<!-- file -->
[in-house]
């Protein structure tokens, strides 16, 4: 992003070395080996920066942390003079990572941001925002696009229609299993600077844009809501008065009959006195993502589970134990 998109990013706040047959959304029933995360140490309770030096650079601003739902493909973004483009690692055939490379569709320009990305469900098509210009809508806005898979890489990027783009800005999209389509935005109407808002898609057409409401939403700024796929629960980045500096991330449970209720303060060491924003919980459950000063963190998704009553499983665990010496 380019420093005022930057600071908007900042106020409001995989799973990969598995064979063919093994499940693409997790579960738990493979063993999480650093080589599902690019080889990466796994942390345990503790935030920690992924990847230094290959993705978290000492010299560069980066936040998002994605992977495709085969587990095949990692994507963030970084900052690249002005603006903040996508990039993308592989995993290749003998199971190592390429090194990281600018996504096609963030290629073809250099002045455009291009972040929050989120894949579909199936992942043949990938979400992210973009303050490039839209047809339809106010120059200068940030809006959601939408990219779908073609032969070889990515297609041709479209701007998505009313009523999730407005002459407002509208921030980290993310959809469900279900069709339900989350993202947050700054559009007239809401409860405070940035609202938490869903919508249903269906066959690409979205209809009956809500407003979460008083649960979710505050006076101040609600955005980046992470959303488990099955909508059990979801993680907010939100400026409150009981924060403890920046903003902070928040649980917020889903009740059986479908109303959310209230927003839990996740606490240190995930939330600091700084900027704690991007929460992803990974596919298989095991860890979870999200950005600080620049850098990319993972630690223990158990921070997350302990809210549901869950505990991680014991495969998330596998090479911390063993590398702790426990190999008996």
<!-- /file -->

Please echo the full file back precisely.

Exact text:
[in-house]
């Protein structure tokens, strides 16, 4: 992003070395080996920066942390003079990572941001925002696009229609299993600077844009809501008065009959006195993502589970134990 998109990013706040047959959304029933995360140490309770030096650079601003739902493909973004483009690692055939490379569709320009990305469900098509210009809508806005898979890489990027783009800005999209389509935005109407808002898609057409409401939403700024796929629960980045500096991330449970209720303060060491924003919980459950000063963190998704009553499983665990010496 380019420093005022930057600071908007900042106020409001995989799973990969598995064979063919093994499940693409997790579960738990493979063993999480650093080589599902690019080889990466796994942390345990503790935030920690992924990847230094290959993705978290000492010299560069980066936040998002994605992977495709085969587990095949990692994507963030970084900052690249002005603006903040996508990039993308592989995993290749003998199971190592390429090194990281600018996504096609963030290629073809250099002045455009291009972040929050989120894949579909199936992942043949990938979400992210973009303050490039839209047809339809106010120059200068940030809006959601939408990219779908073609032969070889990515297609041709479209701007998505009313009523999730407005002459407002509208921030980290993310959809469900279900069709339900989350993202947050700054559009007239809401409860405070940035609202938490869903919508249903269906066959690409979205209809009956809500407003979460008083649960979710505050006076101040609600955005980046992470959303488990099955909508059990979801993680907010939100400026409150009981924060403890920046903003902070928040649980917020889903009740059986479908109303959310209230927003839990996740606490240190995930939330600091700084900027704690991007929460992803990974596919298989095991860890979870999200950005600080620049850098990319993972630690223990158990921070997350302990809210549901869950505990991680014991495969998330596998090479911390063993590398702790426990190999008996």